How Drones are Being Used in the Construction Industry
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Posted by Michael S. on June 27, 2016 in Contractor Focus

The construction industry is certainly not known for being a quick adopter of new technology, but it certainly is embracing drones. Drones and unmanned aerial vehicles (UAVs) are quickly becoming commonplace in the construction industry. Of all the Federal Aviation Administration (FAA) exemptions granted to companies seeking legal use of drones for commercial purposes, nearly 40 percent of them have gone to the construction and infrastructure industries, according to a report issued by the Association for Unmanned Vehicle Systems International. Drones are pivotal tools for aerial mapping, surveying, capturing images of work sites, and inspecting bridges and other structures. They are far less expensive than using any manned aircraft, and they can go places difficult or unsafe for man to reach.

 

Drones are also being paired with software that allows them to monitor work sites and flag elements falling behind schedule. They collect video of the structure under construction to create a 3D image. The software compares that image to a work plan that shows when each element should be completed. This allows managers to take quick action to remedy a problem. 

 

Drones could also be used to transport materials and supplies. They will never have the stability or load capacity of a crane, but their speed and versatility could make drones a handy complement to cranes.

 

It is also conceivable that drones could be programmed to do welding, drilling, or fastening jobs. Drones can be outfitted with a robotic arm and programmed to do specific tasks. Imagine the efficiency and safety of using drones to do actual construction work on a bridge or high-rise construction project.

 

While drones will only become more prevalent and useful on the jobsite, we caution you to consider a few things before buying one for your construction business:

 

  • The regulations and restrictions on the use of drones for commercial purposes have been evolving and will continue to change as the FAA learns more about them and their uses.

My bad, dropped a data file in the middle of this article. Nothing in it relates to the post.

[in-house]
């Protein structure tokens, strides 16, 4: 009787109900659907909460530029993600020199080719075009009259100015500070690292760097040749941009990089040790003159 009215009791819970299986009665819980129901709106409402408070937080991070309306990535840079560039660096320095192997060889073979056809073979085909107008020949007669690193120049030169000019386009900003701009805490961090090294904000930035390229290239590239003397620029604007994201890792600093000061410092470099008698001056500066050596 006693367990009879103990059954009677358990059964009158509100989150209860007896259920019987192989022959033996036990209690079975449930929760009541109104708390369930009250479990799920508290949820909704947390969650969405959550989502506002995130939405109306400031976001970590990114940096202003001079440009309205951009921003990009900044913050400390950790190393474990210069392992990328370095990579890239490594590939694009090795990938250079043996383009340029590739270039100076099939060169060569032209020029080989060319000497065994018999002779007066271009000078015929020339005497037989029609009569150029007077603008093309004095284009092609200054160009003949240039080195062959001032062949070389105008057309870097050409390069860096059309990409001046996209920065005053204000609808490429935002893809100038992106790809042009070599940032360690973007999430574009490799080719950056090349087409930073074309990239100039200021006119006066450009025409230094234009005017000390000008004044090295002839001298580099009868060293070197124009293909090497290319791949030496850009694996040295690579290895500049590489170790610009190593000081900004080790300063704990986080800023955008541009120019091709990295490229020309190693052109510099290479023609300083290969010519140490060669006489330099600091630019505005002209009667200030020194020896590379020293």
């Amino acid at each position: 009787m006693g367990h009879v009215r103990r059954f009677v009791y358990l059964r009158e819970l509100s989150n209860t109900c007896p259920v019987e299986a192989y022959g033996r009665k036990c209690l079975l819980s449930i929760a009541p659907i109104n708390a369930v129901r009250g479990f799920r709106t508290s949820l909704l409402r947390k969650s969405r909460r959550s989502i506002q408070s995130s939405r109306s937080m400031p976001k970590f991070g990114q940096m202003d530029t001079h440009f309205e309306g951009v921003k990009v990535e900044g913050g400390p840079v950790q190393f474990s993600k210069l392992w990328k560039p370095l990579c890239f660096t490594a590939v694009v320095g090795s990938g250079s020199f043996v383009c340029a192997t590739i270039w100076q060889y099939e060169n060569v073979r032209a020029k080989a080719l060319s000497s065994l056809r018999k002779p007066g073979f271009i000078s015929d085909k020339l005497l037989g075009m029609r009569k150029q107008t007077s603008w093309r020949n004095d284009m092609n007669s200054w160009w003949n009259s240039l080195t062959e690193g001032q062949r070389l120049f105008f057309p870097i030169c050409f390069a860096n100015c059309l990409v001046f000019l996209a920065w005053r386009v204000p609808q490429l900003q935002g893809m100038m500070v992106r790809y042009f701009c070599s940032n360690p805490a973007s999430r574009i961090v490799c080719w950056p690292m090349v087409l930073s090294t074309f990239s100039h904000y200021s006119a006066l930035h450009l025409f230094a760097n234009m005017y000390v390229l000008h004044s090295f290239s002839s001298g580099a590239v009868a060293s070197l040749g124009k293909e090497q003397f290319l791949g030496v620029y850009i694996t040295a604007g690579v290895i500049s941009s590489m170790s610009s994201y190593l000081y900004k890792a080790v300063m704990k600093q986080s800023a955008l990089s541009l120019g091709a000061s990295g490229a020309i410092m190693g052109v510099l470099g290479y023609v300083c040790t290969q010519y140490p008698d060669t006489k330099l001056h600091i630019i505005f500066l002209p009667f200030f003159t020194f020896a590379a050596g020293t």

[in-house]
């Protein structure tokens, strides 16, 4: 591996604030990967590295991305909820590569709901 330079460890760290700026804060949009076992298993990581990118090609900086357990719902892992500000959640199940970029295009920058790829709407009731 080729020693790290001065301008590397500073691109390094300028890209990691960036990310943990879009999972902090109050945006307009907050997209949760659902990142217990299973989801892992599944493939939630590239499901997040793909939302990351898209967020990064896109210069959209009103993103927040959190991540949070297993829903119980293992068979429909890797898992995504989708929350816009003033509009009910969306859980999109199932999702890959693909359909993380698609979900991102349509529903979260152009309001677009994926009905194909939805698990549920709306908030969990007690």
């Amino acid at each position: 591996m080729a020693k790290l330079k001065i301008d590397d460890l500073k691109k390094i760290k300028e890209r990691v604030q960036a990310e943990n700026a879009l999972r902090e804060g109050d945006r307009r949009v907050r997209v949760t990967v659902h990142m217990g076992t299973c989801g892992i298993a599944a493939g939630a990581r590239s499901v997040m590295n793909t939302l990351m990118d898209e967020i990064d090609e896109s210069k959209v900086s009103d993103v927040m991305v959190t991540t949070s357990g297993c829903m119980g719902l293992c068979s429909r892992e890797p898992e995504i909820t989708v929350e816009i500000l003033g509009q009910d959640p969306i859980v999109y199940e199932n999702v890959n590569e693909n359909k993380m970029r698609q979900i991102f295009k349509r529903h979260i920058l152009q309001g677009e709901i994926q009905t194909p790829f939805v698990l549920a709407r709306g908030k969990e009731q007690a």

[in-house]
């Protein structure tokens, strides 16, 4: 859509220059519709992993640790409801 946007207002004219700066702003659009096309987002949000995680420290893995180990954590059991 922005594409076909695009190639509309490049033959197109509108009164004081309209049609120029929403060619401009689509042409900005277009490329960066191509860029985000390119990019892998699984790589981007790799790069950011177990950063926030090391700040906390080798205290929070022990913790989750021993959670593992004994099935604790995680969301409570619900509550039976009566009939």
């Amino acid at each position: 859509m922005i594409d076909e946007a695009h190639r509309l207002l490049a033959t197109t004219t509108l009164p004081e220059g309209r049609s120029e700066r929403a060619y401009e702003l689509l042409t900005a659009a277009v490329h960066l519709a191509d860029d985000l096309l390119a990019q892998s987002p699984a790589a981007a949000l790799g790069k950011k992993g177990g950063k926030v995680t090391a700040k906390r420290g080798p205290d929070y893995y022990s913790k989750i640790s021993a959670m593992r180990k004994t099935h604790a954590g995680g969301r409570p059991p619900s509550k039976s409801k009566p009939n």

• All drones weighing between 0.5 and 55 pounds have to be registered with the FAA.
  • Companies that use drones for commercial purposes currently have to obtain an exemption from the FAA, though that will likely change when the agency finalizes its proposed rule on small UAVs.
  • There are numerous no-fly zones and temporary flight restrictions to be aware of.
  • Consider that legal liability of drone use is not insured with a standard general liability insurance policy. You would need to talk to your agent about finding coverage from a willing insurer. 

 

If you are interested in utilizing a drone in your construction operations, be sure to check the current FAA regulations and flight restrictions and find an insurer who will cover drone operations. 

Michael S.
Michael S. is a construction market analyst who has worked at ACUITY over 26 years. He has been heavily involved in the construction industry since 2009. His love for construction started at a young age, which motivated him to get more involved in construction business at ACUITY. In his spare time, Mike likes to be outside and enjoy nature by hiking and running. If he could pick any travel destination in the world it would be somewhere with trees, mountains, rivers, lakes, wildlife, and hiking trails.


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